LONDON/UNITED NATIONS — The United Nations is trying to broker a resumption of Russian ammonia exports through Ukraine, a Western diplomat said on Tuesday, a move that could stabilize a landmark deal allowing Ukrainian food and fertilizer shipments from Black Sea ports.
Ammonia is a key ingredient in nitrate fertilizer. A pipeline transporting ammonia from Russia’s Volga region to Ukraine’s Black Sea port of Odesa was shut down when Russia invaded Ukraine on Feb. 24.
Facilitating Russia’s food and fertilizer exports is a central aspect of a package deal brokered by the United Nations and Turkey on July 22 that also restarted Ukraine’s Black Sea grain and fertilizer shipments. Russia has recently criticized the deal, complaining that its exports were still hindered.
The United Nations has proposed that ammonia gas owned by Russian fertilizer producer Uralchem be brought via pipeline to the Russia-Ukraine border. There it would be purchased by U.S.-headquartered commodities trader Trammo, according to the proposal.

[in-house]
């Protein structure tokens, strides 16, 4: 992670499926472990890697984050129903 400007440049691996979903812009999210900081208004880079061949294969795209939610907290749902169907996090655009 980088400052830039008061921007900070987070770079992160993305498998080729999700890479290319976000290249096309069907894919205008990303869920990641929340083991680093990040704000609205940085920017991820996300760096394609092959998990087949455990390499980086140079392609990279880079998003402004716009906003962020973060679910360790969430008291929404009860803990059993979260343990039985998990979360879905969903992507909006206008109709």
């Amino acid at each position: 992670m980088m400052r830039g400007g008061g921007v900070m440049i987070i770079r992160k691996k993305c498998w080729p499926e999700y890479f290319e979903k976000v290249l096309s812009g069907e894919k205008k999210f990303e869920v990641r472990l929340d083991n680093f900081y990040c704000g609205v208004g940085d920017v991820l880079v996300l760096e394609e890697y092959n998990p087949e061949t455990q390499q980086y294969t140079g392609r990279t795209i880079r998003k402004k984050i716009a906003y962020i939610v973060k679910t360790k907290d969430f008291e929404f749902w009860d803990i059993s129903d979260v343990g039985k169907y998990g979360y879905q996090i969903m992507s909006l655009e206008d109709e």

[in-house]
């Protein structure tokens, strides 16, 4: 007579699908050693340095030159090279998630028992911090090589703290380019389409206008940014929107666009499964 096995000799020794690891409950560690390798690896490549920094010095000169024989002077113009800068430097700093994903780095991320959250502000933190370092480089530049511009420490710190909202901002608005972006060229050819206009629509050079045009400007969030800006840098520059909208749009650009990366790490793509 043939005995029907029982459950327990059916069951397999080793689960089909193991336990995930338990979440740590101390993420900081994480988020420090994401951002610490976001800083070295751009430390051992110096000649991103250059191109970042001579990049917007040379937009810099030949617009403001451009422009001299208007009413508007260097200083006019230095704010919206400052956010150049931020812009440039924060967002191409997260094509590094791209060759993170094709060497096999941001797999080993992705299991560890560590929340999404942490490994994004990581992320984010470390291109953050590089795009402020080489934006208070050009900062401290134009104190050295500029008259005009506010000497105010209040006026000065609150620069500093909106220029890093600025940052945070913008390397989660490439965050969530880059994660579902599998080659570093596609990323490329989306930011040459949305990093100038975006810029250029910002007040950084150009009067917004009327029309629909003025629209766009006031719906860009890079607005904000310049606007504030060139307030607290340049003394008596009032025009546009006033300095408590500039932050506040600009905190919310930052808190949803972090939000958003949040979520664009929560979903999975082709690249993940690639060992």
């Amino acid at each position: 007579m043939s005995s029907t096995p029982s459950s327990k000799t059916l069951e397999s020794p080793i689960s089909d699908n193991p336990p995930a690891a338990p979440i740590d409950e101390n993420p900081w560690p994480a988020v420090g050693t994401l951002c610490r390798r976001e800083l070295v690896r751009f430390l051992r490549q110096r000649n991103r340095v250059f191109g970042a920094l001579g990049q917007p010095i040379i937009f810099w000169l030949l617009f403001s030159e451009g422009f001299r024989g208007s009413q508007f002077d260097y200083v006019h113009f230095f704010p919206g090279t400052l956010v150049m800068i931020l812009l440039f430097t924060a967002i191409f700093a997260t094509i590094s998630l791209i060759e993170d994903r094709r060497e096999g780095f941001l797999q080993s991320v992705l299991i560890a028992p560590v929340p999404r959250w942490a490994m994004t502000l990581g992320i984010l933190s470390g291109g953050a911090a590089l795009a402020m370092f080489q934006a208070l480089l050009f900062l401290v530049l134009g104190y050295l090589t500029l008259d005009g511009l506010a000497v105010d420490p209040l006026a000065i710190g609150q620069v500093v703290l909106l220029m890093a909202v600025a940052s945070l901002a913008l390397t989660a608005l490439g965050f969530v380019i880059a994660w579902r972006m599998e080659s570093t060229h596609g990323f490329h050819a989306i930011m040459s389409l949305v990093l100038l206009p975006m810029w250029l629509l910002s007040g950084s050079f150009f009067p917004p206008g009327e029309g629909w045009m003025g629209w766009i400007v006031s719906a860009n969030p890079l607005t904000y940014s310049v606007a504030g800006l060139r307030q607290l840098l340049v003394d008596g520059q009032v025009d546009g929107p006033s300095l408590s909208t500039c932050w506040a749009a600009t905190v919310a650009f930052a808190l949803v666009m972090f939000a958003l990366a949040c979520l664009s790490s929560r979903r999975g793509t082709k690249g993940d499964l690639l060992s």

Trammo and Uralchem did not immediately respond to a request for comment.
The pipeline is designed to pump up to 2.5 million tonnes of ammonia per year.
“The U.N. is pursuing all efforts to allow for a positive outcome on Russian ammonia exports to international markets,” said senior U.N. trade official Rebeca Grynspan, who leads the facilitation of Russian food and fertilizer exports.
She declined to comment on the specifics of the deal and said it was “too early to say” how close an agreement was. Grynspan said food and fertilizer was being exported from Russian ports.
Ukraine and Russia are both major global grain and fertilizer exporters. The United Nations said the agreement on Russian and Ukrainian exports is needed to tackle a global food crisis that it said had been worsened by Russia’s war in Ukraine, pushing some 47 million people into “acute hunger.”
Russian President Vladimir Putin criticized the July deal last week, saying Ukraine was exporting food and fertilizer to the European Union and Turkey rather than to poor countries. The pact allowing Ukraine’s exports is up for renewal in November.
An ammonia deal would give Russia more of a reason to stick to the Ukrainian Black Sea export deal. Russia and Ukraine declined immediate comment on the discussions.
“By having a key Russian company export through the same Black Sea corridors that the Ukrainian grain is going through stabilizes the arrangement and could lead to a longer term extension of the agreement,” the Western diplomat told Reuters.
The United Nations has said that 30% of the grain and other foodstuffs that had so far left Ukraine under the July pact so far had gone to low- and lower-middle income countries.
(Reporting by Guy Faulconbridge and Michelle Nichols; editing by David Evans and Mark Heinrich)